"Check in on your country friends." Right now there's a mice plague ravaging eastern Australia.

There are thousands of them. 

They're destroying crops, gnawing their way through months of cafe and supermarket stocks, and inundating homes, hospitals and hotels right across inland New South Wales and parts of Queensland.

Mice infestations are a natural occurrence in this country, but what we're experiencing right now is different and our country friends are not okay.

For those of us creeped out by ONE mouse (*shudders*), this is literally the stuff of nightmares.

Watch: This was filmed on a farm near Gilgandra. Post continues after video.

Video via NSW Farmers, Twitter.

It's been described as a plague of "biblical proportions" or a "carpet" of mice. It's the worst infestation we've seen in Australia in decades.

They emerged after a bumper grain harvest and have been leaving a trail of destruction since July 2020 in some regions, with the current deluge of rain sending them indoors in even larger numbers. 

The smell is unbearable, they breed at unprecedented rates and locals are finding them in their beds and running through their walls and ceilings. 

Mice start breeding at six weeks old and can have a litter every 21 days. Local media has crunched the numbers and calculated that a pair of mice can produce up to 500 offspring in a season. Terrifying.

As TV producer Chezzi Denyer, who lives with her husband and three daughters in Bathurst, NSW, wrote on Instagram last week, "We are NOT OK! Alright, so I’m kinda joking.. kinda not.. but you still need to check in on your friends who live in the bush.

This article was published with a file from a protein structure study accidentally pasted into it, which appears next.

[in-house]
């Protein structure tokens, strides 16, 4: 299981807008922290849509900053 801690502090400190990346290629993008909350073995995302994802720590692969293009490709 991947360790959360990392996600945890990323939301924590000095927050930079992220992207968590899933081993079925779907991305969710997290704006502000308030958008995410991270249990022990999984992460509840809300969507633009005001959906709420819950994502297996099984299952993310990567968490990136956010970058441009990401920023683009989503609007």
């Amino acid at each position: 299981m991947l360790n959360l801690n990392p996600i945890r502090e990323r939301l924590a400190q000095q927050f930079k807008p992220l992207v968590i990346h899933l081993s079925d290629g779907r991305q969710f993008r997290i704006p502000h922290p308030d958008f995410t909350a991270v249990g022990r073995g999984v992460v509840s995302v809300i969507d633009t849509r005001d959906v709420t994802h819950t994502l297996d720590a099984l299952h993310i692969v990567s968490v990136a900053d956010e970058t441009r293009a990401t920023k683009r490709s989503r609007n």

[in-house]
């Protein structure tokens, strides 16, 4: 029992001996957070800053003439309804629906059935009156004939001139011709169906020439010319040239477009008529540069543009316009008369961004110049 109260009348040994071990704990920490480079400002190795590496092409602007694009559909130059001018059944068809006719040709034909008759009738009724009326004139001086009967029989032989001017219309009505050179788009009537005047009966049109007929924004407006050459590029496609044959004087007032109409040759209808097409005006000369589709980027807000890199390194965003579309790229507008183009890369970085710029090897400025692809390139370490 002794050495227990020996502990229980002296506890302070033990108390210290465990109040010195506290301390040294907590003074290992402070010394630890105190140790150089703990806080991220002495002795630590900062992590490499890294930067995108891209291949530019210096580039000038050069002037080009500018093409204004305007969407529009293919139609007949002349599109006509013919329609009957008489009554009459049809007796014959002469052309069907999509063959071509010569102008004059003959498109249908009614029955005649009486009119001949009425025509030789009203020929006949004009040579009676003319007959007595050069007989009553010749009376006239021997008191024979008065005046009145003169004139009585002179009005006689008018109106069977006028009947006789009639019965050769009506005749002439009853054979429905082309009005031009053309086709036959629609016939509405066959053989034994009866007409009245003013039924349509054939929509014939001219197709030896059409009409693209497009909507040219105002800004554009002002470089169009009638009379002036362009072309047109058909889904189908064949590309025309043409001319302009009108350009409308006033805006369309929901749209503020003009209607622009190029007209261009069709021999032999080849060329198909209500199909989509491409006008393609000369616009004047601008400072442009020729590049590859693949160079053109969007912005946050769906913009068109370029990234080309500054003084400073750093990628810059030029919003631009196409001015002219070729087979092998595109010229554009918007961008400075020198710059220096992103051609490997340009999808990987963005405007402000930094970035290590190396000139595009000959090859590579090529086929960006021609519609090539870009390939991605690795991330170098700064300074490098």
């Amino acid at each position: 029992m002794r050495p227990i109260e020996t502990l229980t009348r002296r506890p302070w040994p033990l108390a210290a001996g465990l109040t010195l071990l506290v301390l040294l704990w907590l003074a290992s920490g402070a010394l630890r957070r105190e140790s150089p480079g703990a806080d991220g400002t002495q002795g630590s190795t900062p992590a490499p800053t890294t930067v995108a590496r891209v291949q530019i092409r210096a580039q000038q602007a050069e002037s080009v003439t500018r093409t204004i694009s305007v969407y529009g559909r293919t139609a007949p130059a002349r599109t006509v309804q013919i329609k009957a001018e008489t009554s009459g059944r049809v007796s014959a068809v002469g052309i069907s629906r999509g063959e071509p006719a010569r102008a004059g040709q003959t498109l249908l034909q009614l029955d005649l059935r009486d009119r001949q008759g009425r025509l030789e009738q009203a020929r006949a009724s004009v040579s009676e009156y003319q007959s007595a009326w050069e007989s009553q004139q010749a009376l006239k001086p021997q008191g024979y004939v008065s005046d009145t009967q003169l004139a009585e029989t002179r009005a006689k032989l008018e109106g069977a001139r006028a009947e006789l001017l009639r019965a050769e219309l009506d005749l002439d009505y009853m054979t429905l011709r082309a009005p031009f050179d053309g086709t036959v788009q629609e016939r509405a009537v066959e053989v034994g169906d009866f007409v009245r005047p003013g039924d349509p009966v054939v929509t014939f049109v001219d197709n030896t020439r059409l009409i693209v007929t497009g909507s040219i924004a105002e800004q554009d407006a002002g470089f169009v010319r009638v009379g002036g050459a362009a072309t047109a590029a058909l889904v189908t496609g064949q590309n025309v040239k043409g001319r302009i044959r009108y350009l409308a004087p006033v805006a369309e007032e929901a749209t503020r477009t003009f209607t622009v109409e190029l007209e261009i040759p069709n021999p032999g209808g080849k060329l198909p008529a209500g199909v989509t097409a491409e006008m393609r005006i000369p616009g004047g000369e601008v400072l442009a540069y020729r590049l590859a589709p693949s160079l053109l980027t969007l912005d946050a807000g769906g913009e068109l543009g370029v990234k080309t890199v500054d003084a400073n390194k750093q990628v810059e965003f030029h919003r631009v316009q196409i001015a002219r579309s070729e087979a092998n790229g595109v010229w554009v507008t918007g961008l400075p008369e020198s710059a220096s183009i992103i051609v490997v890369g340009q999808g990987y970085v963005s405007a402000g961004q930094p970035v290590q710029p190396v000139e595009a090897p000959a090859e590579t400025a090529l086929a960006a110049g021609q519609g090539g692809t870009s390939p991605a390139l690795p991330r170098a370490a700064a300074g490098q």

"We are being INUNDATED by mice in proportions I’ve never seen before. Last night I found my cooking thermometer had been eaten through (after I removed it from my roast pork), and this morning we’ve found a mouse nose/snout in our cutlery drawer. 


"We’ve had mice eating through wall battens, living throughout our pantry, through the kids school bags, scuttling under and over our beds... I’ve found mouse poo in my laundry hamper, in my SHOWER, YUK! I’ve even found mouse poo in my slippers."

A grocer in Gulargambone told the ABC they were catching between 400-600 mice a night.

"It's been pretty terrible this past month or so. It's getting worse here. They are doing a lot of damage - we have thrown away around $20,000-$30,000 worth of stock so far," he said.

Three hospital patients have been bitten while being treated for non-mouse related reasons in Tottenham, Walgett and Gulargambone and there's been one report of a rare mouse-related illness known as lymphocytic choriomeningitis [LCM].

The Guardian reports a Queensland farmer who used to fly Black Hawk helicopters has permission from the NSW Government to fly a drone that drops poisoned bait on farms that want his help. 


One woman in Albury wrote on social media that it "looked like the ground was moving under her headlights as she drove up to her place". 

It's bad. Really bad. And locals are calling on the state and federal governments to offer some kind of rebate to help them control the problem.

"I've been asking for assistance in meeting the cost of baits - and that's just not people on farms that's also people in town, in businesses, a lot of people are on limited or fixed incomes and the cost of keeping up the baiting is just crippling them financially," Roy Butler, Member for Barwon, told the ABC.


Locals have reported finding poisoned mice in their water tanks leading to fears of contamination. 

NSW Farmers president James Jackson told DW "the mice situation is only getting worse."

"Farmers need some more control options. We are requesting that an Emergency Use Permit be issued for Zinc Phosphide to treat seed," he added, according to Yahoo News.

So check in on your country friends. 

They're not only being overrun in their homes by rodents, many farmers and small businesses - already feeling the effects of drought and COVID-19 - are losing a whole season's worth of income.

Feature image: Chezzi Denyer/Twitter @aboutregional.